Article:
Luke 19:11-27 (ESV)

11 As they heard these things, he proceeded to tell a parable, because he was near to Jerusalem, and because they supposed that the kingdom of God was to appear immediately. 12 He said therefore, “A nobleman went into a far country to receive for himself a kingdom and then return. 13 Calling ten of his servants, he gave them ten minas, and said to them, ‘Engage in business until I come.’ 14 But his citizens hated him and sent a delegation after him, saying, ‘We do not want this man to reign over us.’ 15 When he returned, having received the kingdom, he ordered these servants to whom he had given the money to be called to him, that he might know what they had gained by doing business. 16 The first came before him, saying, ‘Lord, your mina has made ten minas more.’ 17 And he said to him, ‘Well done, good servant! Because you have been faithful in a very little, you shall have authority over ten cities.’ 18 And the second came, saying, ‘Lord, your mina has made five minas.’ 19 And he said to him, ‘And you are to be over five cities.’ 20 Then another came, saying, ‘Lord, here is your mina, which I kept laid away in a handkerchief; 21 for I was afraid of you, because you are a severe man. You take what you did not deposit, and reap what you did not sow.’ 22 He said to him, ‘I will condemn you with your own words, you wicked servant! You knew that I was a severe man, taking what I did not deposit and reaping what I did not sow? 23 Why then did you not put my money in the bank, and at my coming I might have collected it with interest?’ 24 And he said to those who stood by, ‘Take the mina from him, and give it to the one who has the ten minas.’ 25 And they said to him, ‘Lord, he has ten minas!’ 26 ‘I tell you that to everyone who has, more will be given, but from the one who has not, even what he has will be taken away. 27 But as for these enemies of mine, who did not want me to reign over them, bring them here and slaughter them before me.’ ”

Jesus’ disciples still didn’t understand that his rejection was necessary before his return to rule, so he used a parable to explain what his people were to do in the time between his crucifixion and his return. He spoke of a ruler who left to get his kingship. But before he left, he called his servants to himself and gave them each a sum of his money (about four month’s wages), asking them to use it to make more money for him while he was gone. The citizens under this man’s authority hated him, and they didn’t want his authority over their lives. When he returned, he checked in with his servants to see how much they had earned in his temporary absence. The first servant earned a one thousand percent profit. This servant did a great job and was entrusted with real authority as a result. The second servant earned a five hundred percent profit. He too was entrusted with much in return for his obedience. The third servant did not earn anything for the ruler. He stored the money away in a handkerchief. He actually thought poorly of his master and believed he was too hard on the servants. He decided that to work hard for the master was a waste of energy. His money was taken from him and given to the first servant. The third man ended up with no reward.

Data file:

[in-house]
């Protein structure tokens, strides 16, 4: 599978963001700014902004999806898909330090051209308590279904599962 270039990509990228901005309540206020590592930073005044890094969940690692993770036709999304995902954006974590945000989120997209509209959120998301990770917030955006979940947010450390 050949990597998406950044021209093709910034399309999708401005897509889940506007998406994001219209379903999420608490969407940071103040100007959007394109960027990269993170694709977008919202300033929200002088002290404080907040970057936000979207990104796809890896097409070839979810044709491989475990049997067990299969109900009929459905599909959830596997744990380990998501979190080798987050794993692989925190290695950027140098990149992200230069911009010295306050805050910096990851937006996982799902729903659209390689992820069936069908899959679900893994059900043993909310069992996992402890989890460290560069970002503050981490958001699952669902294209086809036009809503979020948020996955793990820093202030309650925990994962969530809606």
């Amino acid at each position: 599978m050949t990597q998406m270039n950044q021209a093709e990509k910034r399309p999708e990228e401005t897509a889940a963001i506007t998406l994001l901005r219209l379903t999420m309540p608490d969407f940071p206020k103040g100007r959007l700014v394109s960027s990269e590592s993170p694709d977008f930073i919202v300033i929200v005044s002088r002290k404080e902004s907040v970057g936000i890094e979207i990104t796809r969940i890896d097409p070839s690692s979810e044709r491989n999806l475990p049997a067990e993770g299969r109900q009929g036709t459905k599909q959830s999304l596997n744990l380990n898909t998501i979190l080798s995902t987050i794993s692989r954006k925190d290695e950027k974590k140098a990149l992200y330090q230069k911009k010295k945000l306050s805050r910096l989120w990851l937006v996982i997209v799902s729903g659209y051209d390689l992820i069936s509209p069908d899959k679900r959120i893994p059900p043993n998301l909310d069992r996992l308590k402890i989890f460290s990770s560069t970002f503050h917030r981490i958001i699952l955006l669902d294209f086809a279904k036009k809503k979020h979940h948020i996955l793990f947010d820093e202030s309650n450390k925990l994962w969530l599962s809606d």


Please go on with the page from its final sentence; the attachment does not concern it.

Every single follower of Jesus has been given the gospel. And every single follower of Jesus is expected to use the gospel to build the kingdom in Jesus’ absence. The ruler in Jesus’ parable commanded his servants to “‘Engage in business until I come,” and he has asked us to do the same. Remember, we are saved by faith alone, and yet Jesus clearly taught that eternal rewards will result from our obedience to him. As a Christian, what are you doing with the gospel you have been given? Are you working hard to build God’s kingdom? Or do you think God is asking too much from you and keeping the good news to yourself instead? We don’t want to drop the ball on this. Choose to invest your time, money, and resources into kingdom work now. Living for a reward in the life to come reflects a heart that loves and believes in Jesus today.